Perhaps it's the realization that climate change is indeed occurring, but the eco-friendly trend has been appearing in many products, from headlining hybrid electric cars to unheralded energy saving light bulbs. In terms of PC components, the 80 PLUS initiative for power supplies and the various clockgating technologies found in processors all help to save you that little bit of energy that add up to a significant amount over time.
It may make more sense for giant server farms but nowadays even desktop PCs geared for high performance have components that are relatively energy efficient. This trend has also spread to the memory segment, with companies releasing low voltage variants that draw less power than the standard JEDEC DDR3 specification of 1.575V. While some of the earlier DDR3 modules have been rated at as high as 1.9V due to their high frequencies, most brands have since lowered that, what with Intel's Core i7 platform mandating a 1.65V upper limit. 1.65V remains the most common voltage for DDR3 memory modules, but some vendors are going for even lower voltages, with the newer low voltage versions coming in at 1.35V or even lower. In fact, to help propagate low voltage standards, JEDEC published the DDR3L memory standard recently.
Of course, with memory modules comprising such a small proportion of the overall system power consumption, it's easy to dismiss the power savings as negligible in the grand scheme of things. Take for example a large office with hundreds of systems or servers with large volumes of memory - in both scenarios, the small reduction in power consumption should go a long way to save power and costs. However, if the performance (and price) of these low voltage memory is competitive enough with the typical memory modules, does it even matter if the savings are not that much? To find out exactly how well they perform and how much actual power savings, we scoop out four DDR3 1600MHz memory modules from G.SKILL, Kingmax, Kingston and OCZ. Many other memory vendors have plans to introduce equivalent products, but for now, these four vendors are making headway into this new territory.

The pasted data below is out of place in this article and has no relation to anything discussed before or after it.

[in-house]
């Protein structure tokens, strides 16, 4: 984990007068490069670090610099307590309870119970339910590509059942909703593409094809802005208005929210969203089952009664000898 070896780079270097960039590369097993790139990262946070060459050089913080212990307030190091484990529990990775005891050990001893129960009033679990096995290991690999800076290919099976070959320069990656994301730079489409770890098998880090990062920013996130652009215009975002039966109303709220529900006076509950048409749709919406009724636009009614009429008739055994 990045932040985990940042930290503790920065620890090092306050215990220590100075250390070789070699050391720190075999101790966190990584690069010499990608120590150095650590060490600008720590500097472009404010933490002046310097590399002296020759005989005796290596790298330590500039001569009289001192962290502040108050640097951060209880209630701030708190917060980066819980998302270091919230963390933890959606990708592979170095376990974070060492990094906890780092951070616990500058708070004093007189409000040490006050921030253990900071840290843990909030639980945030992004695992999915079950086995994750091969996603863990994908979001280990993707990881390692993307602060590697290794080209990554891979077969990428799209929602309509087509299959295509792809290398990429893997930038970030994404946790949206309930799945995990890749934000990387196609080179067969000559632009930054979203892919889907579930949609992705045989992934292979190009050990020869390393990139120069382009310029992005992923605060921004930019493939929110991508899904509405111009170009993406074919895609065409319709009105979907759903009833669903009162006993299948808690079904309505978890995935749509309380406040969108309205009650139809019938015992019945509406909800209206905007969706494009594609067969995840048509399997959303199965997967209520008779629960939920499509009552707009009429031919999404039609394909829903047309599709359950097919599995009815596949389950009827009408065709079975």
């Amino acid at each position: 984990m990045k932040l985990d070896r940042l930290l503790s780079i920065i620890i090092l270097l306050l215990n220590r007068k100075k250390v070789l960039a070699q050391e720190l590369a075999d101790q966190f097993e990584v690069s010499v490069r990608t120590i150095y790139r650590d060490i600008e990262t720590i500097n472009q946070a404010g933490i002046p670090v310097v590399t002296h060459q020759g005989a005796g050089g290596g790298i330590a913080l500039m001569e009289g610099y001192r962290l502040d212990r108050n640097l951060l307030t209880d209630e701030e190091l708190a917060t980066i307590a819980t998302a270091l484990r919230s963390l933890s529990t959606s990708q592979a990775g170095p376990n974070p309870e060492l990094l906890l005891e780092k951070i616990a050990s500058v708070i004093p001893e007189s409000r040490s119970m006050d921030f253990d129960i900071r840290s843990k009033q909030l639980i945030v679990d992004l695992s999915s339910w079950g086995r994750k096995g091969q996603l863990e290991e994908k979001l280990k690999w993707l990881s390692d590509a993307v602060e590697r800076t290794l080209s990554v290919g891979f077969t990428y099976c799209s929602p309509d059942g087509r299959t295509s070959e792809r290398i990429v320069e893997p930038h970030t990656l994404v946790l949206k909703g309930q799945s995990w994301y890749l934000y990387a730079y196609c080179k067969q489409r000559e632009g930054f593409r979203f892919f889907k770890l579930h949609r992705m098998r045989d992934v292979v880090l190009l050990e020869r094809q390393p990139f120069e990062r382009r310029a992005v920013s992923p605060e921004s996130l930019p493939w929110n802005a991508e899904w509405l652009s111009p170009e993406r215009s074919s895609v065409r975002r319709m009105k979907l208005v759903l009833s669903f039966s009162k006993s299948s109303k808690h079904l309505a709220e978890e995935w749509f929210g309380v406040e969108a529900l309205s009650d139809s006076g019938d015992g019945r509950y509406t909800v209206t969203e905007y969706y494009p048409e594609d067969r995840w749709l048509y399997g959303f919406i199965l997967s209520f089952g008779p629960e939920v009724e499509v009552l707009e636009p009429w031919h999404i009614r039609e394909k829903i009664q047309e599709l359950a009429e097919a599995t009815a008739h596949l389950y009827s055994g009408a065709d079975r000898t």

Not all of these memory modules are rated at 1.35V - the Kingmax and OCZ are rated at 1.5V - but they are indeed lower than the 1.65V that we're used to see for DDR3 1600MHz memory, like our previous memory shootout last year. So without further ado, here are the contenders: